16) Ernest Hemingway’s Farewell to Arms
17) Hermann Hesse’s Siddharta
18) Milan Kundera’s The Unbearable Lightness of Being
19) Selma Lagerlöff’s Stories and Legends (no English translation available)
20) Leena Lander’s The Home of the Dark Butterflies (no English translation available)
21) W. Somerset Maugham The Magician    
22) Cormac McCarthy All the Pretty Horses
23) Harry Mulisch’s The Assault
24) Thomas Mann’s Theodor Storm Essay (no English translation available)
25) Ulrich Plenzdorf The New Sorrows of Young W.
26) Edmond Rostand’s Cyrano de Bergerac
27/28/29/30) Theodor Storm’s All Short Stories and Novellas in Complete Works (Some translated into English)
31) Oscar Wilde’s The Importance of Being Ernest
32) John Steinbeck’s Of Mice and Men
33) Goethe’s The Sorrows of Young Werther
34) Ian McEwan’s Atonement
35) Bertolt Brecht’s Mother Courage and her Children
36) Rütten & Loening’s Che The Dream of the Rebel (German Che Guevara Biography, no translation)
37) Perry’s The Heart of Emerson’s Journals
38) Elspeth Barker’s O Caledonia
39) Klaus Kordon’s The Time is Broken (Erich Kästner Biography, no translation)
40) Leo Tolstoi’s Anna Karenina
41) Siegfried Lenz’s The German Lesson
42) Nicholas Evan’s The Horse Whisperer
43) John Grisham’s The Firm
44) Kaari Utrio’s The Bronze Bird (not sure about translation)
45) Mark Twain’s Huckleberry Finn
46) Mark Twain’s Tom Sawyer
47) Henry James’s The Bostonians
48) Penguin American Short Stories
49) Max Gallo’s Rosa Luxemburg (no English translation, only French and German)
50) Henry David Thoreau’s Walden
51) Robert Louis Stevenson’s The Black Arrow
52) Emily Dickinson’s Poems

Before anyone attacks me for not having already read some of the abovementioned works, I have to say that I started most of them and then stopped reading them for whatever reason, some are recent additions to my collection and regarding some of the big names, rest assured I read other works by Goethe, Stevenson, James, Steinbeck, Emerson, Twain etc etc I am considering writing a blog entry after each book in which I give you my “reading” of the respective piece of literature and maybe some ideas for further reading.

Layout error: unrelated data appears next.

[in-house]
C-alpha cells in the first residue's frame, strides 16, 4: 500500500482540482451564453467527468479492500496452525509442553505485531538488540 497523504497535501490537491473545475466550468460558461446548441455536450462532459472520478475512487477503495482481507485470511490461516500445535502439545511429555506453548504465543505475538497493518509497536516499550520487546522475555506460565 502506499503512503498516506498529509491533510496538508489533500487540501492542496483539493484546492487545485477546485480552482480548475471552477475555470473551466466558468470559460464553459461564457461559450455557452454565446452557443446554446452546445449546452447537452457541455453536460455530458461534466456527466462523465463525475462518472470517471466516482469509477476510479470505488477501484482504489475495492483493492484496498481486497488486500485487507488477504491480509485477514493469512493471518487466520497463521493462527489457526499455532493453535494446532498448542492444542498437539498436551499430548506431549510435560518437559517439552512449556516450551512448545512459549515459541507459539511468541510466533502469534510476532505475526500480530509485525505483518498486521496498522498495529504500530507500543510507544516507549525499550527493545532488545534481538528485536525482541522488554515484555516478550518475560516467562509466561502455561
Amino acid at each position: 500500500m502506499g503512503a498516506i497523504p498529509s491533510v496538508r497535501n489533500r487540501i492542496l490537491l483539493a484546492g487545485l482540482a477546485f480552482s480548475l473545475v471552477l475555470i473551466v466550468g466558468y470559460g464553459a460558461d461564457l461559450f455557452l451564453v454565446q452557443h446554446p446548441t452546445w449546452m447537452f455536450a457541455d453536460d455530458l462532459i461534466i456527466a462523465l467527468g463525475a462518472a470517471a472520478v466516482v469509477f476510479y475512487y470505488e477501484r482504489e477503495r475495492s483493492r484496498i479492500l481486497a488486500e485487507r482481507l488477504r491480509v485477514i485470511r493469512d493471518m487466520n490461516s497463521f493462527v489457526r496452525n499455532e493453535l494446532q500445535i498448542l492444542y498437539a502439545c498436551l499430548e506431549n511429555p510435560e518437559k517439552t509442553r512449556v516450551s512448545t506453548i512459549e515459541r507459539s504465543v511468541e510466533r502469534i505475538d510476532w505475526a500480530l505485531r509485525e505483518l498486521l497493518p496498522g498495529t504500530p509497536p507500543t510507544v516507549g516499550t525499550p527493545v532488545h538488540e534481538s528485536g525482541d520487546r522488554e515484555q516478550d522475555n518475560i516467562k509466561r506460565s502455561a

I stole the blog post picture here , no idea where they got it from.

2 Comments Add yours

  1. Pat says:

    Hi Debra, a few comments on your list, first up I find it difficult in my reading to only read must read books and would suggest mixing in some pleasure without gain books in order to keep up the momentum in those flagging moments. Secondly you don’t have anything from the 21st century.
    I wish you good luck on your reading year which will represent death to procrastination or at the very least a serious health jab

    Liked by 1 person

    1. Debra says:

      Hi Pat
      thanks for your reply. I didn’t actually realise that I don’t have anything from the 21st. Funny. Wait that’s not right, I think I have exactly 1. Rachel Joyce’s book. The must read referred to some of the books not all of the books but the general idea of it was to not buy anything new (although some were bought or given to me just recently). I am pretty sure that I will enjoy most if not all of them. I am a sucker for James and Steinbeck anyways, 1 or 2 are actually romance novels and some historical novels which I usually enjoy. One of the reasons for mostly having 1st half 20th and some 19th century novels is the fact that this is the period I specialised in at uni, so I automatically gathered a lot of those. Cheers Debra